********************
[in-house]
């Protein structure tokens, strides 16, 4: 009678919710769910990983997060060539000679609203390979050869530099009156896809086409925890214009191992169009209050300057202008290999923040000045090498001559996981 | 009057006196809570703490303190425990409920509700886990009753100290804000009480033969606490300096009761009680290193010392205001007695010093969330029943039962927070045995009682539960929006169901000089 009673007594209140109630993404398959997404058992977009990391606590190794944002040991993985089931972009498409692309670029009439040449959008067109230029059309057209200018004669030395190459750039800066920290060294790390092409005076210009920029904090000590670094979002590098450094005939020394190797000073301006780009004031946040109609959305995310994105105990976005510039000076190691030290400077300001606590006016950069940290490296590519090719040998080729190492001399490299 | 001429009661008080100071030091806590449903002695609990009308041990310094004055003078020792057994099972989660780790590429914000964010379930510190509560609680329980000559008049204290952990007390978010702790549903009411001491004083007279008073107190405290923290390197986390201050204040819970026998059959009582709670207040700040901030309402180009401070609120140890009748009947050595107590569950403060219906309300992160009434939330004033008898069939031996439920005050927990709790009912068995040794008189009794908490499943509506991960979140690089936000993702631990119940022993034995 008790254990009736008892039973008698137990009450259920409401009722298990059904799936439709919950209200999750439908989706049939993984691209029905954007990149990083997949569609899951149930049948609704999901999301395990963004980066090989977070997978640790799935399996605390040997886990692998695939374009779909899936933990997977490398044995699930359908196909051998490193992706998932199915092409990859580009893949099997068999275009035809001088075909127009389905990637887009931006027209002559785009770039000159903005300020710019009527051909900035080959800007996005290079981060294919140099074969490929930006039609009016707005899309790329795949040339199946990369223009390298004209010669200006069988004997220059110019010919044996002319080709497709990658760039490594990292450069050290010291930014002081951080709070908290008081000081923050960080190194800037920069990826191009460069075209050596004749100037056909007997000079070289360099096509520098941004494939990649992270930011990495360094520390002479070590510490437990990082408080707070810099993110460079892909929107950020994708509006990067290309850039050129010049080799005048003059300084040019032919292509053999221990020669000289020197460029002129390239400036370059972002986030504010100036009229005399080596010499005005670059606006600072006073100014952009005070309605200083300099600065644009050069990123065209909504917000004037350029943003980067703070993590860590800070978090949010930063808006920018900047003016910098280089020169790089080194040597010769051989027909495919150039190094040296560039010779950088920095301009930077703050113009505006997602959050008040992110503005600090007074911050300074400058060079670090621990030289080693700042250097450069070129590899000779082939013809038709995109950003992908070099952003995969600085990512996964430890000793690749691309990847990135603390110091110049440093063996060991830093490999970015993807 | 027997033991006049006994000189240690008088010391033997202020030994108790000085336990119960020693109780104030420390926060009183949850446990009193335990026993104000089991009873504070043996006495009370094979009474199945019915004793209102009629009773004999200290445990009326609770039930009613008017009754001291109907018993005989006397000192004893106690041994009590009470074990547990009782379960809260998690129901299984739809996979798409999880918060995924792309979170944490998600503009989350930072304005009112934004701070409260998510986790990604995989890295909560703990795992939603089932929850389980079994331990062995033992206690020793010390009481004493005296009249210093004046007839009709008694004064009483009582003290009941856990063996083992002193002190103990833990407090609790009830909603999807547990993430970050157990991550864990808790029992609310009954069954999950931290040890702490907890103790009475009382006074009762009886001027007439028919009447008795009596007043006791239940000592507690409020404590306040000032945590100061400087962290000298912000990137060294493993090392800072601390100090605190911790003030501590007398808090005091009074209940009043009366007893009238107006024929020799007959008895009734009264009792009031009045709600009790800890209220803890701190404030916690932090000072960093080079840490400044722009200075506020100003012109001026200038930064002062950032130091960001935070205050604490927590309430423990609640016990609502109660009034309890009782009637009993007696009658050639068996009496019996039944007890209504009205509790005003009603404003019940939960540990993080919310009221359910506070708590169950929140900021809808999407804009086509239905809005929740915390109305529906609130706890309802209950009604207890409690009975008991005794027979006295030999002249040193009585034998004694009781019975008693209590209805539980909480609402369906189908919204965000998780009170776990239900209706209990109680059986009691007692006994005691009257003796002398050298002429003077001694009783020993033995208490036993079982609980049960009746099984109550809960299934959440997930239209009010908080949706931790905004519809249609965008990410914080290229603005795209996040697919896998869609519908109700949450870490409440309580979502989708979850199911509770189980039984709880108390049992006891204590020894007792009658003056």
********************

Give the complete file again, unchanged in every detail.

[in-house]
């Protein structure tokens, strides 16, 4: 009678919710769910990983997060060539000679609203390979050869530099009156896809086409925890214009191992169009209050300057202008290999923040000045090498001559996981 | 009057006196809570703490303190425990409920509700886990009753100290804000009480033969606490300096009761009680290193010392205001007695010093969330029943039962927070045995009682539960929006169901000089 009673007594209140109630993404398959997404058992977009990391606590190794944002040991993985089931972009498409692309670029009439040449959008067109230029059309057209200018004669030395190459750039800066920290060294790390092409005076210009920029904090000590670094979002590098450094005939020394190797000073301006780009004031946040109609959305995310994105105990976005510039000076190691030290400077300001606590006016950069940290490296590519090719040998080729190492001399490299 | 001429009661008080100071030091806590449903002695609990009308041990310094004055003078020792057994099972989660780790590429914000964010379930510190509560609680329980000559008049204290952990007390978010702790549903009411001491004083007279008073107190405290923290390197986390201050204040819970026998059959009582709670207040700040901030309402180009401070609120140890009748009947050595107590569950403060219906309300992160009434939330004033008898069939031996439920005050927990709790009912068995040794008189009794908490499943509506991960979140690089936000993702631990119940022993034995 008790254990009736008892039973008698137990009450259920409401009722298990059904799936439709919950209200999750439908989706049939993984691209029905954007990149990083997949569609899951149930049948609704999901999301395990963004980066090989977070997978640790799935399996605390040997886990692998695939374009779909899936933990997977490398044995699930359908196909051998490193992706998932199915092409990859580009893949099997068999275009035809001088075909127009389905990637887009931006027209002559785009770039000159903005300020710019009527051909900035080959800007996005290079981060294919140099074969490929930006039609009016707005899309790329795949040339199946990369223009390298004209010669200006069988004997220059110019010919044996002319080709497709990658760039490594990292450069050290010291930014002081951080709070908290008081000081923050960080190194800037920069990826191009460069075209050596004749100037056909007997000079070289360099096509520098941004494939990649992270930011990495360094520390002479070590510490437990990082408080707070810099993110460079892909929107950020994708509006990067290309850039050129010049080799005048003059300084040019032919292509053999221990020669000289020197460029002129390239400036370059972002986030504010100036009229005399080596010499005005670059606006600072006073100014952009005070309605200083300099600065644009050069990123065209909504917000004037350029943003980067703070993590860590800070978090949010930063808006920018900047003016910098280089020169790089080194040597010769051989027909495919150039190094040296560039010779950088920095301009930077703050113009505006997602959050008040992110503005600090007074911050300074400058060079670090621990030289080693700042250097450069070129590899000779082939013809038709995109950003992908070099952003995969600085990512996964430890000793690749691309990847990135603390110091110049440093063996060991830093490999970015993807 | 027997033991006049006994000189240690008088010391033997202020030994108790000085336990119960020693109780104030420390926060009183949850446990009193335990026993104000089991009873504070043996006495009370094979009474199945019915004793209102009629009773004999200290445990009326609770039930009613008017009754001291109907018993005989006397000192004893106690041994009590009470074990547990009782379960809260998690129901299984739809996979798409999880918060995924792309979170944490998600503009989350930072304005009112934004701070409260998510986790990604995989890295909560703990795992939603089932929850389980079994331990062995033992206690020793010390009481004493005296009249210093004046007839009709008694004064009483009582003290009941856990063996083992002193002190103990833990407090609790009830909603999807547990993430970050157990991550864990808790029992609310009954069954999950931290040890702490907890103790009475009382006074009762009886001027007439028919009447008795009596007043006791239940000592507690409020404590306040000032945590100061400087962290000298912000990137060294493993090392800072601390100090605190911790003030501590007398808090005091009074209940009043009366007893009238107006024929020799007959008895009734009264009792009031009045709600009790800890209220803890701190404030916690932090000072960093080079840490400044722009200075506020100003012109001026200038930064002062950032130091960001935070205050604490927590309430423990609640016990609502109660009034309890009782009637009993007696009658050639068996009496019996039944007890209504009205509790005003009603404003019940939960540990993080919310009221359910506070708590169950929140900021809808999407804009086509239905809005929740915390109305529906609130706890309802209950009604207890409690009975008991005794027979006295030999002249040193009585034998004694009781019975008693209590209805539980909480609402369906189908919204965000998780009170776990239900209706209990109680059986009691007692006994005691009257003796002398050298002429003077001694009783020993033995208490036993079982609980049960009746099984109550809960299934959440997930239209009010908080949706931790905004519809249609965008990410914080290229603005795209996040697919896998869609519908109700949450870490409440309580979502989708979850199911509770189980039984709880108390049992006891204590020894007792009658003056």